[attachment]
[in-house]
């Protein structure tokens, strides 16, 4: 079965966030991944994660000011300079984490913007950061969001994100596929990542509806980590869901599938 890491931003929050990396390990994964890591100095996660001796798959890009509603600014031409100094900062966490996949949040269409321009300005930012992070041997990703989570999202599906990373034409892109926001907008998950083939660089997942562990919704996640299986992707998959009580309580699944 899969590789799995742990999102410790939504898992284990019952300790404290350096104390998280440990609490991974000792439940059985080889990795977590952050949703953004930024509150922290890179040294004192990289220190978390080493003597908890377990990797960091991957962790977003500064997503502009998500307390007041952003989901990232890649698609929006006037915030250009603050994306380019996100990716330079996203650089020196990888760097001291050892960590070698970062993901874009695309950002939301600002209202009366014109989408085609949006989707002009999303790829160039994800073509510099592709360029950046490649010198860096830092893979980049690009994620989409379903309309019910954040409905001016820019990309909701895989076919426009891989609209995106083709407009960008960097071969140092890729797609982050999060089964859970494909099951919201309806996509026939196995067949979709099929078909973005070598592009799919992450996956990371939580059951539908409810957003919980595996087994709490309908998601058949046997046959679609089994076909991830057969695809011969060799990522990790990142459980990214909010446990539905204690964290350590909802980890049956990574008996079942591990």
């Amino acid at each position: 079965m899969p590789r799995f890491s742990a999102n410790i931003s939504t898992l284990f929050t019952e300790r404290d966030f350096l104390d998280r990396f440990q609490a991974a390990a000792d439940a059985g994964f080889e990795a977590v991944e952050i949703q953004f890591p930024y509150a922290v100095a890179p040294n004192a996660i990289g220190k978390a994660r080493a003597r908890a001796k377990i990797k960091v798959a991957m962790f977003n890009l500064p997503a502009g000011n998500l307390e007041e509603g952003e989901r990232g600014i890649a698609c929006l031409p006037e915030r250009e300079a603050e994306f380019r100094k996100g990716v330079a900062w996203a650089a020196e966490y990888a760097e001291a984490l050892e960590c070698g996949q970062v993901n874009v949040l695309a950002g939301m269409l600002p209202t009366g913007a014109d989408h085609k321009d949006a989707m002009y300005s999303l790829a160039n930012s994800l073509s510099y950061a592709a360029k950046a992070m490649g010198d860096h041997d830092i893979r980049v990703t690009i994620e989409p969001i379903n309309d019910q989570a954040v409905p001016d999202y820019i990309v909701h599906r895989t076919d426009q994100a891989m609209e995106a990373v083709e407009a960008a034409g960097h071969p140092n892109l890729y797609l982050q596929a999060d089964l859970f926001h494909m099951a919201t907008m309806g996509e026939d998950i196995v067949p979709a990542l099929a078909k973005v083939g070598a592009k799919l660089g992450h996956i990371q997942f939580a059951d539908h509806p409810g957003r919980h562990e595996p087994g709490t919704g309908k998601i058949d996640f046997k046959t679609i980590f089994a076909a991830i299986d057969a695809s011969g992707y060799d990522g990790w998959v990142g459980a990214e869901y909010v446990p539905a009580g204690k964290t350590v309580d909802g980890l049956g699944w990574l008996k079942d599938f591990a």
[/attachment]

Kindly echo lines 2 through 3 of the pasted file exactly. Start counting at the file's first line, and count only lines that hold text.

């Protein structure tokens, strides 16, 4: 079965966030991944994660000011300079984490913007950061969001994100596929990542509806980590869901599938 890491931003929050990396390990994964890591100095996660001796798959890009509603600014031409100094900062966490996949949040269409321009300005930012992070041997990703989570999202599906990373034409892109926001907008998950083939660089997942562990919704996640299986992707998959009580309580699944 899969590789799995742990999102410790939504898992284990019952300790404290350096104390998280440990609490991974000792439940059985080889990795977590952050949703953004930024509150922290890179040294004192990289220190978390080493003597908890377990990797960091991957962790977003500064997503502009998500307390007041952003989901990232890649698609929006006037915030250009603050994306380019996100990716330079996203650089020196990888760097001291050892960590070698970062993901874009695309950002939301600002209202009366014109989408085609949006989707002009999303790829160039994800073509510099592709360029950046490649010198860096830092893979980049690009994620989409379903309309019910954040409905001016820019990309909701895989076919426009891989609209995106083709407009960008960097071969140092890729797609982050999060089964859970494909099951919201309806996509026939196995067949979709099929078909973005070598592009799919992450996956990371939580059951539908409810957003919980595996087994709490309908998601058949046997046959679609089994076909991830057969695809011969060799990522990790990142459980990214909010446990539905204690964290350590909802980890049956990574008996079942591990």
């Amino acid at each position: 079965m899969p590789r799995f890491s742990a999102n410790i931003s939504t898992l284990f929050t019952e300790r404290d966030f350096l104390d998280r990396f440990q609490a991974a390990a000792d439940a059985g994964f080889e990795a977590v991944e952050i949703q953004f890591p930024y509150a922290v100095a890179p040294n004192a996660i990289g220190k978390a994660r080493a003597r908890a001796k377990i990797k960091v798959a991957m962790f977003n890009l500064p997503a502009g000011n998500l307390e007041e509603g952003e989901r990232g600014i890649a698609c929006l031409p006037e915030r250009e300079a603050e994306f380019r100094k996100g990716v330079a900062w996203a650089a020196e966490y990888a760097e001291a984490l050892e960590c070698g996949q970062v993901n874009v949040l695309a950002g939301m269409l600002p209202t009366g913007a014109d989408h085609k321009d949006a989707m002009y300005s999303l790829a160039n930012s994800l073509s510099y950061a592709a360029k950046a992070m490649g010198d860096h041997d830092i893979r980049v990703t690009i994620e989409p969001i379903n309309d019910q989570a954040v409905p001016d999202y820019i990309v909701h599906r895989t076919d426009q994100a891989m609209e995106a990373v083709e407009a960008a034409g960097h071969p140092n892109l890729y797609l982050q596929a999060d089964l859970f926001h494909m099951a919201t907008m309806g996509e026939d998950i196995v067949p979709a990542l099929a078909k973005v083939g070598a592009k799919l660089g992450h996956i990371q997942f939580a059951d539908h509806p409810g957003r919980h562990e595996p087994g709490t919704g309908k998601i058949d996640f046997k046959t679609i980590f089994a076909a991830i299986d057969a695809s011969g992707y060799d990522g990790w998959v990142g459980a990214e869901y909010v446990p539905a009580g204690k964290t350590v309580d909802g980890l049956g699944w990574l008996k079942d599938f591990a």